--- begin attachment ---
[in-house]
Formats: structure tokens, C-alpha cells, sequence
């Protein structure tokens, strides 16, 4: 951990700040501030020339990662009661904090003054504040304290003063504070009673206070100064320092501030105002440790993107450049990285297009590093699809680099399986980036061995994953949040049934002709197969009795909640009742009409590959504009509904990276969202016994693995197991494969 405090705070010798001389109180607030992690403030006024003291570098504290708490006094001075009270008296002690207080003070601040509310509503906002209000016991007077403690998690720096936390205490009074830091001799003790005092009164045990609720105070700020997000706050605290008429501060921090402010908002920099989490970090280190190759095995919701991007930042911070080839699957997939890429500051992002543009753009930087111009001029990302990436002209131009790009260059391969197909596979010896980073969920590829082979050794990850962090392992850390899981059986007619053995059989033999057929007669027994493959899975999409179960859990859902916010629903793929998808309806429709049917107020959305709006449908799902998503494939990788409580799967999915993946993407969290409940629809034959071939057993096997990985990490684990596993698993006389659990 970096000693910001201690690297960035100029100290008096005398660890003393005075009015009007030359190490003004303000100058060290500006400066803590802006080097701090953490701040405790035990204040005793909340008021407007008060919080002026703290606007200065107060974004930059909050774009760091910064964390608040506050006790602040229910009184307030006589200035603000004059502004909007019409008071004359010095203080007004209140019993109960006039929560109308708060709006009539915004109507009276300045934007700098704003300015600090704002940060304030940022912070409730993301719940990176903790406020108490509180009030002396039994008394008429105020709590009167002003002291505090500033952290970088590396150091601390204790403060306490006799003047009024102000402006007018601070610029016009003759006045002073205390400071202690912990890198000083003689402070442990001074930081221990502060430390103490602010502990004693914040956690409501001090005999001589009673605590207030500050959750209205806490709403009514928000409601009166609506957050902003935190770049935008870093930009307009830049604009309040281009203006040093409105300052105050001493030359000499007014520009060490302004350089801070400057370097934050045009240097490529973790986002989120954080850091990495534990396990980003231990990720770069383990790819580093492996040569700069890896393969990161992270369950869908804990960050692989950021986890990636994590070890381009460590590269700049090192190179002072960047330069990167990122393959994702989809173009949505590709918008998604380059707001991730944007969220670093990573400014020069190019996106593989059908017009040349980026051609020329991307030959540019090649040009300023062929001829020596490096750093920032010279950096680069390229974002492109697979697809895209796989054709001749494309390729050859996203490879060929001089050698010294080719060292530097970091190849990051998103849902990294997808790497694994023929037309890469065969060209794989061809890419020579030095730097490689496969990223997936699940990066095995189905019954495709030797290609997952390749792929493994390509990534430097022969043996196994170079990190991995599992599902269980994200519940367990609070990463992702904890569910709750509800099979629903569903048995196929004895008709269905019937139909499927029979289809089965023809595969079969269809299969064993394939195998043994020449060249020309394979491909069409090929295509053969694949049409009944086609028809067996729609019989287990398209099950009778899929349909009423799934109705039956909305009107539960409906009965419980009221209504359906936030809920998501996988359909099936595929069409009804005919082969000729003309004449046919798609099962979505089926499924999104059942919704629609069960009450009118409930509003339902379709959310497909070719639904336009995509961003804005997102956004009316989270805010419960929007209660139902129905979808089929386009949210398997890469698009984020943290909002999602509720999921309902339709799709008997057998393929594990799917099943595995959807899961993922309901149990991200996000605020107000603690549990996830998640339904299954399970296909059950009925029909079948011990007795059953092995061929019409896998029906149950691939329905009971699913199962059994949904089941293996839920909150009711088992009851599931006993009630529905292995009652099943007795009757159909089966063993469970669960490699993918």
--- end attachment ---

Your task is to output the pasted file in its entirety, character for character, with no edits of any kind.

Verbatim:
[in-house]
Formats: structure tokens, C-alpha cells, sequence
């Protein structure tokens, strides 16, 4: 951990700040501030020339990662009661904090003054504040304290003063504070009673206070100064320092501030105002440790993107450049990285297009590093699809680099399986980036061995994953949040049934002709197969009795909640009742009409590959504009509904990276969202016994693995197991494969 405090705070010798001389109180607030992690403030006024003291570098504290708490006094001075009270008296002690207080003070601040509310509503906002209000016991007077403690998690720096936390205490009074830091001799003790005092009164045990609720105070700020997000706050605290008429501060921090402010908002920099989490970090280190190759095995919701991007930042911070080839699957997939890429500051992002543009753009930087111009001029990302990436002209131009790009260059391969197909596979010896980073969920590829082979050794990850962090392992850390899981059986007619053995059989033999057929007669027994493959899975999409179960859990859902916010629903793929998808309806429709049917107020959305709006449908799902998503494939990788409580799967999915993946993407969290409940629809034959071939057993096997990985990490684990596993698993006389659990 970096000693910001201690690297960035100029100290008096005398660890003393005075009015009007030359190490003004303000100058060290500006400066803590802006080097701090953490701040405790035990204040005793909340008021407007008060919080002026703290606007200065107060974004930059909050774009760091910064964390608040506050006790602040229910009184307030006589200035603000004059502004909007019409008071004359010095203080007004209140019993109960006039929560109308708060709006009539915004109507009276300045934007700098704003300015600090704002940060304030940022912070409730993301719940990176903790406020108490509180009030002396039994008394008429105020709590009167002003002291505090500033952290970088590396150091601390204790403060306490006799003047009024102000402006007018601070610029016009003759006045002073205390400071202690912990890198000083003689402070442990001074930081221990502060430390103490602010502990004693914040956690409501001090005999001589009673605590207030500050959750209205806490709403009514928000409601009166609506957050902003935190770049935008870093930009307009830049604009309040281009203006040093409105300052105050001493030359000499007014520009060490302004350089801070400057370097934050045009240097490529973790986002989120954080850091990495534990396990980003231990990720770069383990790819580093492996040569700069890896393969990161992270369950869908804990960050692989950021986890990636994590070890381009460590590269700049090192190179002072960047330069990167990122393959994702989809173009949505590709918008998604380059707001991730944007969220670093990573400014020069190019996106593989059908017009040349980026051609020329991307030959540019090649040009300023062929001829020596490096750093920032010279950096680069390229974002492109697979697809895209796989054709001749494309390729050859996203490879060929001089050698010294080719060292530097970091190849990051998103849902990294997808790497694994023929037309890469065969060209794989061809890419020579030095730097490689496969990223997936699940990066095995189905019954495709030797290609997952390749792929493994390509990534430097022969043996196994170079990190991995599992599902269980994200519940367990609070990463992702904890569910709750509800099979629903569903048995196929004895008709269905019937139909499927029979289809089965023809595969079969269809299969064993394939195998043994020449060249020309394979491909069409090929295509053969694949049409009944086609028809067996729609019989287990398209099950009778899929349909009423799934109705039956909305009107539960409906009965419980009221209504359906936030809920998501996988359909099936595929069409009804005919082969000729003309004449046919798609099962979505089926499924999104059942919704629609069960009450009118409930509003339902379709959310497909070719639904336009995509961003804005997102956004009316989270805010419960929007209660139902129905979808089929386009949210398997890469698009984020943290909002999602509720999921309902339709799709008997057998393929594990799917099943595995959807899961993922309901149990991200996000605020107000603690549990996830998640339904299954399970296909059950009925029909079948011990007795059953092995061929019409896998029906149950691939329905009971699913199962059994949904089941293996839920909150009711088992009851599931006993009630529905292995009652099943007795009757159909089966063993469970669960490699993918």